Dadden Stories — Introduction

To You, My Dear Gentle Readers

I recorded on July 7th, 1985 that my wife and I were in Allegany State Park in our VW Vanagon Camper. The back seat folded out to make a bed, but when it was up it enclosed a makeshift crib area for my oldest child, Stewart. He was happy and full as we were doing our cooking and dishes. I remember his sheer joy at doing a job well, in this case learning to stand, with the seat back acting as an aid to hold him up. During this good time he started calling me “Dadden”. The joy was shared when I heard that, and the name has stuck.

A few short years later, now with another son, Matthew, I was doing what I loved, reading stories to them before bed time. Some of our favorite stories were My Daddy An Me; The Ghost-Eye Tree; In the Night Kitchen; The Wreck of the Zephyr; Moo, Baa, Lalala; and of course Hot Air Henry. One of these times I asked if they wanted to hear stories of my growing up and they were enthusiastic so we started.

This grew into a common occurrence for a few short years. Favorites emerged, and eventually I recorded some of them onto tape. They became known as Daddy or Dadden Stories. I encourage all parents to offer this treasure to their children. This is a world that often seems disjointed and disconnected. Our children crave to know how they are connected to the past—how they have become. It is a small elixir and helps them become more resilient to life’s many many slings and arrows.

Years passed and children grow away from stories and into games, and hanging out with friends. For a time what came before is gladly disconnected from what they are trying to become. And yet something still remains, a seed. More years have passed and now they are in busy making their adult lives, dealing with jobs, loves, and other adventures. But last yule time Matthew’s request was for me to write down the Dadden stories he knew he had heard, but had mostly forgotten. Perhaps ten pages. It became a 30 page gift with the original recordings, for Stewart and Matthew. Shortly afterwards I began blogging and put out Hastings Nostalgia #1-My Bedroom. Getting many positive responses I’ve started posting more.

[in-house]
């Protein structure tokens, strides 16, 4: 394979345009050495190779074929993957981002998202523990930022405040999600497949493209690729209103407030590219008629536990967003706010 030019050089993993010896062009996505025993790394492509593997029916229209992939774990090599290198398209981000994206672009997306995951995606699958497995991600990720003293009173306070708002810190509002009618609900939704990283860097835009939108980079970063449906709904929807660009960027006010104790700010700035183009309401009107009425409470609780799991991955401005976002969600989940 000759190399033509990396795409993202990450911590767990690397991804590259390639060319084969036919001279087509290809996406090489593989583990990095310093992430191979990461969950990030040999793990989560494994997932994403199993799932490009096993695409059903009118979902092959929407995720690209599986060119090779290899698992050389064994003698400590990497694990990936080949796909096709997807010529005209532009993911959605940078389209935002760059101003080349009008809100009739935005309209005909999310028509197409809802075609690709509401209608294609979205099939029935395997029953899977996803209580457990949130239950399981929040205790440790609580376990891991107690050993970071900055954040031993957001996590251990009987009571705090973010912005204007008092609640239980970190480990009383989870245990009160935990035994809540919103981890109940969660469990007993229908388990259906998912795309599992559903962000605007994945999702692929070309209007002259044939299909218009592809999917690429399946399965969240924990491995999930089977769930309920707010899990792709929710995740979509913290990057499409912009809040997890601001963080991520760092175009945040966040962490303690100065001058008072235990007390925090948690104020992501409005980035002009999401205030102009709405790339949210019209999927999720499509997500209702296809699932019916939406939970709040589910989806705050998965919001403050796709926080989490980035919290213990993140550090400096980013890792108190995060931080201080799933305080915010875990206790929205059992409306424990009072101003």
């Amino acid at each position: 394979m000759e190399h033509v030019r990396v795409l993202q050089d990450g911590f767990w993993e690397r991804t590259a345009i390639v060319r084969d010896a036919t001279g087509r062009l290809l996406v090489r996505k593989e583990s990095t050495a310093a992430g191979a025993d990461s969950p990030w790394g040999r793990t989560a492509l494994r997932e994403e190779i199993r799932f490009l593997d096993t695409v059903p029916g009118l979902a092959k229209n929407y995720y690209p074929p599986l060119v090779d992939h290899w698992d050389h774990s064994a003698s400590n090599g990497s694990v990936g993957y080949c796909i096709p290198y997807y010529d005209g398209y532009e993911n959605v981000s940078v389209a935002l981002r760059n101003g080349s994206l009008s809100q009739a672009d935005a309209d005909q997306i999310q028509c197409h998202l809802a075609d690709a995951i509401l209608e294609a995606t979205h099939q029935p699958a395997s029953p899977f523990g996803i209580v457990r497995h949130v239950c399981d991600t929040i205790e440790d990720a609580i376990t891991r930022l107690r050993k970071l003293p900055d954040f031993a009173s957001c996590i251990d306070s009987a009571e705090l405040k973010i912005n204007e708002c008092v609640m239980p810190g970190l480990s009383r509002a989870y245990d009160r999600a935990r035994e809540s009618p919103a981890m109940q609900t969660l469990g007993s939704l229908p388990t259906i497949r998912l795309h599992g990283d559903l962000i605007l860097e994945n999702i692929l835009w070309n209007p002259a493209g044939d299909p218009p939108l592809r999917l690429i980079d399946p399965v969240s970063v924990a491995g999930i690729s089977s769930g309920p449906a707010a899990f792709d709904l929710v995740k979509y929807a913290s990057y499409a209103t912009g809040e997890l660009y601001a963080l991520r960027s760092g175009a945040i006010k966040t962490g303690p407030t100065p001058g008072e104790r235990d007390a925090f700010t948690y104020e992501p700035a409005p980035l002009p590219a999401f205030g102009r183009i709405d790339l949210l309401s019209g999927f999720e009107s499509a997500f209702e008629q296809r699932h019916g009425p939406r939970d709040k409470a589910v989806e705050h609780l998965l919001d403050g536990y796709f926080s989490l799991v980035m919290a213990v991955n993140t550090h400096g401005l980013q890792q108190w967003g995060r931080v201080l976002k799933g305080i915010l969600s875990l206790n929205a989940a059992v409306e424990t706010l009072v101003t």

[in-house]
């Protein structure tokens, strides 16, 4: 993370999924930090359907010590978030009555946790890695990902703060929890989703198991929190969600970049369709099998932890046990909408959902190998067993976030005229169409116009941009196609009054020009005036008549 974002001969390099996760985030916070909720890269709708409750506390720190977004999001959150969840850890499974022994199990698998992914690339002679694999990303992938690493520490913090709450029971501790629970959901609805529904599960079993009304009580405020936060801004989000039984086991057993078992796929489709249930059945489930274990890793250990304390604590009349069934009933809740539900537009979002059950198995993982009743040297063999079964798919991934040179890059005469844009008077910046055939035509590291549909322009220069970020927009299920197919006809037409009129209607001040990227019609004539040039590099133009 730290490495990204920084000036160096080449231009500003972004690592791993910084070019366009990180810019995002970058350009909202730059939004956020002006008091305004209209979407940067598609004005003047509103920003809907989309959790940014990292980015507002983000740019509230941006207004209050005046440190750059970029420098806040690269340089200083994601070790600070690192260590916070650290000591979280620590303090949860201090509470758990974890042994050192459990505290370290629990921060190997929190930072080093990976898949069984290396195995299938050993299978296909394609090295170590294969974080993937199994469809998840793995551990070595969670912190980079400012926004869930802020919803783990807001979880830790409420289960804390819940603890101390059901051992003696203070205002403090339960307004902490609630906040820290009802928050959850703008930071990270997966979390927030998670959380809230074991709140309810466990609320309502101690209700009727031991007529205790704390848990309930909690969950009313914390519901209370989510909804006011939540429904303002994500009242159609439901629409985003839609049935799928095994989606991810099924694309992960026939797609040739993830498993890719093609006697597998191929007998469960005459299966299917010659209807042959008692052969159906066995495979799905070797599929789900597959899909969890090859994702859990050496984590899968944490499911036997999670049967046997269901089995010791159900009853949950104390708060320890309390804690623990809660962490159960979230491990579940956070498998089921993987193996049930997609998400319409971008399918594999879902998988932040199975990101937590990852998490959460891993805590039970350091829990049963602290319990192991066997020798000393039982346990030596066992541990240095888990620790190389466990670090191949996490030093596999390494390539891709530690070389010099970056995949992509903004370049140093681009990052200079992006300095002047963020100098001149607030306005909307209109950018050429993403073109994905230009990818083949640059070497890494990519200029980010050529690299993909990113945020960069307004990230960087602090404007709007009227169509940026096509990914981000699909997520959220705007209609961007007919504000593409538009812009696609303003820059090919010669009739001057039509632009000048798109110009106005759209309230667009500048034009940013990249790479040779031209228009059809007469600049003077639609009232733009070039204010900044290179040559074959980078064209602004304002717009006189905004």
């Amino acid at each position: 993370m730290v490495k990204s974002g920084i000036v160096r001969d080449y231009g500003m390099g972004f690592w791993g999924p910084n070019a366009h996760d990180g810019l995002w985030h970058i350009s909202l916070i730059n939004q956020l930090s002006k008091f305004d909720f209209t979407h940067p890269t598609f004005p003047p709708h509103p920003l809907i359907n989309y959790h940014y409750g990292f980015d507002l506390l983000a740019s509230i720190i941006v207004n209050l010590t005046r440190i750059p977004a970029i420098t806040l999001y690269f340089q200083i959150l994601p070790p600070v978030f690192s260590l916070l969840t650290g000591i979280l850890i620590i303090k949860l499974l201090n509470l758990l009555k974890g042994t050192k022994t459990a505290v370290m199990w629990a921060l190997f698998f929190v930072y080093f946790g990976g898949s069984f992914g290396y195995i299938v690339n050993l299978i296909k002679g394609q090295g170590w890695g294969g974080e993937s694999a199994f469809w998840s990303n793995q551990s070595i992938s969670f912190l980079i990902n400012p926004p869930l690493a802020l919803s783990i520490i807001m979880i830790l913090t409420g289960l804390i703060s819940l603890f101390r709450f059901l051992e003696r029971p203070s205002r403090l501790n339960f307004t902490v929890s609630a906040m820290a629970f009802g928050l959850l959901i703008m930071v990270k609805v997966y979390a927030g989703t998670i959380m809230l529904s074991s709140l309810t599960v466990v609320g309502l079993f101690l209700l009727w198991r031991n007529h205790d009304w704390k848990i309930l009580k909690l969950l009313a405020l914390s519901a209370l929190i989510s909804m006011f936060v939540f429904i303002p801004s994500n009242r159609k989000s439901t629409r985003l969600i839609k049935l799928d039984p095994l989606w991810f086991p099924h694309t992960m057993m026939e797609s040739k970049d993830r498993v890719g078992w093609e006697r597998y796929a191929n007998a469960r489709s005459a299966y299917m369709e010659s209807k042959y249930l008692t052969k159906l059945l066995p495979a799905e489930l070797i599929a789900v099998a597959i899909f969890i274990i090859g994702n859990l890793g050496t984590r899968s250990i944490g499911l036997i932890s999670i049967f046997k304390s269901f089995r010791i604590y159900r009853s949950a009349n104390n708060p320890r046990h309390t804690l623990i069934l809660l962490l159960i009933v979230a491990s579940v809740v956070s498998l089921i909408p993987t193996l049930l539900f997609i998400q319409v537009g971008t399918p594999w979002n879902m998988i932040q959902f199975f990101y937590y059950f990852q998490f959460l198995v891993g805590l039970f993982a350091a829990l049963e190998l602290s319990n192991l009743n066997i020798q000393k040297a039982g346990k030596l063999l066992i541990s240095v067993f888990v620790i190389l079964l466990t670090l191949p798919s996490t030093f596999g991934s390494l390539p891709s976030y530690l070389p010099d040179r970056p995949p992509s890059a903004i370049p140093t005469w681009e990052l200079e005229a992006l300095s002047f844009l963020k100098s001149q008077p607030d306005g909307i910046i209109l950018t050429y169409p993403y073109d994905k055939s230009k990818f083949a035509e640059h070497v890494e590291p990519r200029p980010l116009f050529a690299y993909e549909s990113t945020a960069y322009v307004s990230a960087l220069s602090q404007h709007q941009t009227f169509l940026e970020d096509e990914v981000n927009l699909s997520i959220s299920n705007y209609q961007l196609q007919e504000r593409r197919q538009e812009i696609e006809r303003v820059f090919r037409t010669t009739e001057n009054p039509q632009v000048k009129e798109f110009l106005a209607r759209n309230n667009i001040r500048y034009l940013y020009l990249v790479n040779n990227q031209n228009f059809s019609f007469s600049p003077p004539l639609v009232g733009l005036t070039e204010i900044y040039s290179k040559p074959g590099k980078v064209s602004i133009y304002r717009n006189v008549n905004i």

I wish I could claim some large purpose to this. A moral to the story. I can not. I have read about ants, and have become a beekeeper and from this have come to understand that these small creatures have a few simple behaviors to react with their environment and their family (in an ant nest or a beehive there is one mom and then only brothers and sisters). Indeed if you add up all the little bee brains in a hive they weigh about the same as a human brain. From each of these small interaction comes “emergent behavior” that is likely overlooked by each individual.

I remind myself of this as I write these stories. Life is mostly known by its small interactions. I appreciate “History”: dates, causes and effects, etc. But here I wish to write about a living, breathing, smelly, visual, tasty history. A poetic history. A heroic history such as all families experience. With such story there are good times, comfortable times, and difficult dangerous times. I believe if we leave out parts of the story we leave out parts of experience that may be so vital to what is to emerge. From all of it I hope something good will emerge, even if we are unaware of what that something is.

To You, My Precious Sons

I wish to declare here, to you and to the whole world, that there has been no experience of joy and of love that’s ever been better than what I’ve had with you. You have made life worth living. Someday I hope you will tell your Dadden stories to your children. Perhaps they will be of riding on my shoulders, or sitting on them in a chair while making out your Christmas wish lists from the Sear’s catalog (including item name and page number, you know, to help Santa). Perhaps of your first backpacking experiences and reading Scary Tales while skunks probed the perimeter of light around our campfire. Or so many other things.

For letting me experience this wonder and joy I thank you and love you.

All Saints Day, 2012

Other Dadden Stories

Mixed Memories